Lockheed Martin to Build World’s Largest Wave Power Facility in Australia
The world’s largest defense contractor, Lockheed Martin Corp. (NYSE:LMT), better known for its military weaponry programs, is beginning to back renewable energy.
On February 11, the Bethesda, Maryland-based Lockheed Martin Corp. announced that it signed a contract to develop a 62.5-megawatt peak power wave energy generation project off Victoria, Australia, calling it a “significant step toward making ocean energy commercially available.” The facility will be the world’s largest wave energy project. Lockheed Martin’s Mission Systems New Ventures office and Training Baltimore signed the deal with Victorian Wave Partners Ltd. to develop the facility.
Lockheed Martin’s Mission Systems and Training business ocean energy director Tim Fuhr said, “We are applying our design and system integration expertise to commercialize promising, emerging alternative energy technologies, including ocean power.”
The Victoria project utilizes a wave energy converter buoy developed by Ocean Power Technologies of Pennington, New Jersey. As the buoy moves up and down on waves, its kinetic energy turns an electrical generator; its power is transmitted onshore via underwater cables.
The Victoria facility’s initial phase is projected to produce about 2.5-megawatt peak power but once complete, it is expected to produce enough energy to meet the needs of 10,000 homes.
Lockheed Martin will provide project management, design services for manufacturing the buoy technology, produce components of the buoys, and perform system integration of the wave energy converters.
Nor is the Victoria project the only wave power enterprise in Australia.
The Bombora Wavepower Wave Energy Converter structure is a V-shaped system that sits on the sea bed near the shore at depths of between 17 and 50 feet. The arms channel the energy of waves as they move closer to shore and become concentrated into a smaller, more forceful column of water. Each arm of the V is inclined like a ramp, accentuating the elliptical motion of water particles to extract more energy from both the heave and surge motion of the wave.
Using high-tech, low-cost materials, the Bombora Wavepower Wave Energy Converter is constructed with a simple, low-cost, lightweight flexible membrane with cells below that operate like a giant foot pump to generate power, since the wave’s passage over the membrane compresses the air in the device, which in turn generates air flow into a common manifold system to drive a turbine and generator. Bombora Wavepower believes that each system will be rated 1.5MWe, a similar output to the average size of most onshore wind turbines.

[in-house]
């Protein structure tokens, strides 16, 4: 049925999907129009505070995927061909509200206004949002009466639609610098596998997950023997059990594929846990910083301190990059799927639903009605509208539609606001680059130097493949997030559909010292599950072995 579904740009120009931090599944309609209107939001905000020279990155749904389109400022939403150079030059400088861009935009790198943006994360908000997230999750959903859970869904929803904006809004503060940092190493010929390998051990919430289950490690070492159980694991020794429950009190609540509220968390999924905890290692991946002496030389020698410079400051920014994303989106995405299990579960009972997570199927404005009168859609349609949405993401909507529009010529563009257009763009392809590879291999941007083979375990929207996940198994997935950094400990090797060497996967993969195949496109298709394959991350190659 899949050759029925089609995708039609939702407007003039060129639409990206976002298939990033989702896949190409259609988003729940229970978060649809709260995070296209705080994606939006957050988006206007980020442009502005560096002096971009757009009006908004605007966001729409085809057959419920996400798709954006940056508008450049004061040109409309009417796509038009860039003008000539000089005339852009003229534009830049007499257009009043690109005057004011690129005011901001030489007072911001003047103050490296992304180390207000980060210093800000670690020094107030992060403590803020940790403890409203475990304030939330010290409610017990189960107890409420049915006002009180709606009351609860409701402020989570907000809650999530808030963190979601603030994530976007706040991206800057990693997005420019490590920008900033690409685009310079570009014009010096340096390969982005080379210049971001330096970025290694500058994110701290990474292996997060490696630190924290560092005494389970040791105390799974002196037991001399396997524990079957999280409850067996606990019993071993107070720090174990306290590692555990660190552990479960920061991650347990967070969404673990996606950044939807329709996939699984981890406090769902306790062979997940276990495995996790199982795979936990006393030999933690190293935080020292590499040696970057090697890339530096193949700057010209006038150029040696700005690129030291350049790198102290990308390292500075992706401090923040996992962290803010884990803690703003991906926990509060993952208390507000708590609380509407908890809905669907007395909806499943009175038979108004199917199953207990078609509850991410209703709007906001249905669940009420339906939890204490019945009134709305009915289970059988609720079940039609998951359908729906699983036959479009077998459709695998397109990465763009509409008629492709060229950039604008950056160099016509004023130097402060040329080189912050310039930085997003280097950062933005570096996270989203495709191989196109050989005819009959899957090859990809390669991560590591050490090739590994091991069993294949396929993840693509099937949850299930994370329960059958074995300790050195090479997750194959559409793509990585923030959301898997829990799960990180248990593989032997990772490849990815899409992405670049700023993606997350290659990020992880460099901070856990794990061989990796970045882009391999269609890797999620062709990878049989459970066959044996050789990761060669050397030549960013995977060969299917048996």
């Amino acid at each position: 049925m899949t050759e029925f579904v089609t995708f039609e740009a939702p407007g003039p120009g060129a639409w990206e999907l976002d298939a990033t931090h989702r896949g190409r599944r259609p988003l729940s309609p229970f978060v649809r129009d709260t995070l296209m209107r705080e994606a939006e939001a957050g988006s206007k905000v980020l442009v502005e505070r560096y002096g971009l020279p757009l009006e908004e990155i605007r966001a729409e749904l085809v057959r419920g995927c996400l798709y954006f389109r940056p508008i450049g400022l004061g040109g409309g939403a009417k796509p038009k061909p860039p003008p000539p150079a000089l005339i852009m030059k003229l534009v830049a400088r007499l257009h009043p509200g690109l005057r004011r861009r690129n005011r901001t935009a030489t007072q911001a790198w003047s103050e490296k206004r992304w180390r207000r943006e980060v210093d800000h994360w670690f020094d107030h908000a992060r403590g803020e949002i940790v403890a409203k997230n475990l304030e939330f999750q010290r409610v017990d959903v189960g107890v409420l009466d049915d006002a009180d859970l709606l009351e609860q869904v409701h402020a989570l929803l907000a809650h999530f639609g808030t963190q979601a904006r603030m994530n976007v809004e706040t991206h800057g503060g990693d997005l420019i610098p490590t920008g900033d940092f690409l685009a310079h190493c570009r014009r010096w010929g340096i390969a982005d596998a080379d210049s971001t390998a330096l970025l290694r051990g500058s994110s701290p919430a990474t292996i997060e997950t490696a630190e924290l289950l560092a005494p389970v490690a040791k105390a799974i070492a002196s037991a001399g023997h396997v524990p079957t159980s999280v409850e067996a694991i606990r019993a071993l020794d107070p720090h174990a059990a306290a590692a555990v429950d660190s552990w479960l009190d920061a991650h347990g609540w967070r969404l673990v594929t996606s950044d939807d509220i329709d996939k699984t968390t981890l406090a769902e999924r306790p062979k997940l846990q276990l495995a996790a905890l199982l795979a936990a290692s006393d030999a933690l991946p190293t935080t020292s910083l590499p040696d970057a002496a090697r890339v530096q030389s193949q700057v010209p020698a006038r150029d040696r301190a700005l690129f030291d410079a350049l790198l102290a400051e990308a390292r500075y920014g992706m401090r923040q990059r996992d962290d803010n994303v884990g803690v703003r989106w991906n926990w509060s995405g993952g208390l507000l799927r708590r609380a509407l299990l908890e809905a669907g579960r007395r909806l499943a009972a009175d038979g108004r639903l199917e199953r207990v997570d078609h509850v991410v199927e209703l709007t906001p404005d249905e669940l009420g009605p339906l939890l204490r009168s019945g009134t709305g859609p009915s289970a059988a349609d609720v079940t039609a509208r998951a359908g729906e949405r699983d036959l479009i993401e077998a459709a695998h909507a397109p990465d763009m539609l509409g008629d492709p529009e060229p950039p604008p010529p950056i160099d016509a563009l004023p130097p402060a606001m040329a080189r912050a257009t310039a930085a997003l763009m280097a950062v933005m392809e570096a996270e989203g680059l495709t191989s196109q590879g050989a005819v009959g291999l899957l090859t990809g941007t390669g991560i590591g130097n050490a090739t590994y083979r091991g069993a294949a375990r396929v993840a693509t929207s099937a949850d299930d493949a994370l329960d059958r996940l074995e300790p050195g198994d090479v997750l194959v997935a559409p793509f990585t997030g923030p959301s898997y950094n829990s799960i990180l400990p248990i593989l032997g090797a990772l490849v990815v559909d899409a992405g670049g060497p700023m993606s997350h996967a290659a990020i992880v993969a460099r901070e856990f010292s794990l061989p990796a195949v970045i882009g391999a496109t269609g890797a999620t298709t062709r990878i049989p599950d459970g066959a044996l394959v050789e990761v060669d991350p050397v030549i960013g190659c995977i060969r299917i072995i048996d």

Bombora Wavepower Executive Director Shawn Ryan says the company is seeking investment before starting trials in the Swan River “nursery” in the next six months and moving onto ocean trials, adding, “The largest energy resource are westerly facing coastal strips around the continents but the Bombora system can operate anywhere, including lower resource locations; wave power is a global resource.”
There are now more than 200 projects worldwide developing various forms of wave energy technology.
Why is a defense contractor behemoth like Lockheed Martin Corp. looking toward renewable energy? One possibility is the recent U.S. Defense Department budget cuts, but another is that wave power devices draw energy from the motion of ocean waves, which is more predictable and consistent than wind and solar sources, which cannot generate power 24/7, unlike tides and waves. Add to that the fact that the market is global and that now 80 percent of humanity lives within 200 miles of the sea, and you have a future that is even brighter than defense contracts, especially if peace breaks out.
Originally written for OilPrice.com, a website that focuses on news and analysis on the topics of alternative energy, geopolitics, and oil and gas. OilPrice.com is written for an educated audience that includes investors, fund managers, resource bankers, traders, and energy market professionals around the world.
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